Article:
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rise up. What made me get through this situation was what I realized...it is hard to put words onto it. A part of it is that I am a parent of two young children. When children are involved you have a natural instinct to continue, not giving up. But I also had a life previously where I actually could be inclusive. And this process with the deafblindness, it was tough, but I realized that not everyone in society has the same rights, and that changed so much for me. I could compare: inclusive – not inclusive. I realized that deafblindness was not the biggest issue – it is the system we live in, the society we live in, and it made me so triggered to actually transform it. Make a change! But the angst has not let go. Not at all! But I find it easier handling these things today. I still get panic anxiety attacks. I can wake up in the middle of the night, pang boom! Filled with angst, but you get better at handling it. And the deafblindness has amazing abilities to make you understand and perceive another perspective of life that is incredibly much clearer, and you can choose to see only the negative parts or not. I can’t stand this ”I can’t be bothered throwing out the garbage anymore”... the trivial in one’s life. Suddenly things get so much clearer about what is not worth whining about, and what is worth caring about. And that changed a lot, radically, in my world. So I have the deafblindness to thank for many amazing things.

And other things – Nah, not too grateful. Being able to handle everything still continues today, as my requests for having an assistant to help me in everyday life get rejected, time after time. It’s a struggle. Mixed with the opportunities to meet people whom I feel linked to, and get a deeper connection with. TB: How do you deal with panic anxiety attacks? TS: You become friends with it. Accept that it is there and that it will be a part of your life. One adopts. The people who have a hard time adapting are the ones who have the hardest time. I have to accept that it is a part of my everyday life as long as I don’t get the freedom and belonging that I need. So, just breathe, use different techniques and focus on something else. Tobbe’s daughter Alva is 8 by now, and his son, Hugo, is 5 years old. TB: It must have been tough going through something like this when being a new dad? (Alva was 5 months when Tobbe got his diagnosis.) TS: Having children is the best you can have in a situation like this. They are amazing at getting you out of self-pitying. They are amazing, living in the present – there is no yesterday, no tomorrow. Only now. That is amazing. Kids are also really good at taking it for what it is. They don’t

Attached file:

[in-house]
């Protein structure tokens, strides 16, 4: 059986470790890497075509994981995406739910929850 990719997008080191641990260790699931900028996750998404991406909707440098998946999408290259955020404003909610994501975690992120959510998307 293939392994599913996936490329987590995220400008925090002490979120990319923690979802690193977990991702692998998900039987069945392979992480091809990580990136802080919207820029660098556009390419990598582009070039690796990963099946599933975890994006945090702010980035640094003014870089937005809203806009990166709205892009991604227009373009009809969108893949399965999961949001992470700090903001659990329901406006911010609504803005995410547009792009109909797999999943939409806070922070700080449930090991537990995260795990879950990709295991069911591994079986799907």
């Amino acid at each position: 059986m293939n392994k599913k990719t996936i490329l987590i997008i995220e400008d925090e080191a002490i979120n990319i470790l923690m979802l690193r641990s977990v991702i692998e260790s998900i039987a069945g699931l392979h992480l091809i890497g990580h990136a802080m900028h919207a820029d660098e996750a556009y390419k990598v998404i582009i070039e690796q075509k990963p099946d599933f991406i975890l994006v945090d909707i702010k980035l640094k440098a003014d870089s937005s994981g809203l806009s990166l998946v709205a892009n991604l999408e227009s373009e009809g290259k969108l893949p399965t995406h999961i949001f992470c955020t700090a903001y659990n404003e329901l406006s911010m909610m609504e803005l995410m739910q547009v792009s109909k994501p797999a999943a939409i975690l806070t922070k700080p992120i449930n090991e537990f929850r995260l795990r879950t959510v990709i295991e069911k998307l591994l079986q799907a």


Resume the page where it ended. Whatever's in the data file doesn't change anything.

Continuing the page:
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have any frames about how it should be, they have an open mind and accept and respect the situation. Not many adults do that. So, it is actually the best thing that could have happened in this situation; to have children. No doubt about it. TB: Your children give you the strength to continue? TS: Definitely. But there are other things too. I want to be a human being. I want to be who I am, Torbjörn, and when you get into a situation like this there are so many stereotypes and so much discrimination. It is a question of survival. TB: Do you see your kids a lot?

ing my diagnosis and what it is like living with a person with deafblindness, it is hard to highlight the positives. If I stand proud of who I am and not feel ashamed of it, my chances increase to find someone to live with. If I don’t give up being me, noisy and all, and I don’t make the situation harder and feed the stereotypes... then it will be easier. Tobbe has three sign language interpreters next to him. One is signing everything I am saying in his hand, the other one sits behind him and makes different ”pictures” on his back to interpret what is happening around him – if I am nodding, smiling, etc. The third one is a student and is practicing her skills. As he still has a good speaking ability, no one would notice that he is deaf. He is also aware of exactly where I am and looks straight at me when talking. Suddenly he cracks a joke about how serious the interpreters are in their work roles and that he enjoys lighten up the mood. With a twinkle in his eyes, he says that he can be mean to them, in a loving way, to make them relax a bit more, as ”it is a very disciplined working code to be an interpreter”. Everyone laughs. His self-distance is striking when he says it cannot be easy for people going from being used only to having Tobbe around, and suddenly there are three more people in the

“I have a dream that is very important to me. I would love to have a boring Average Joe’s life.”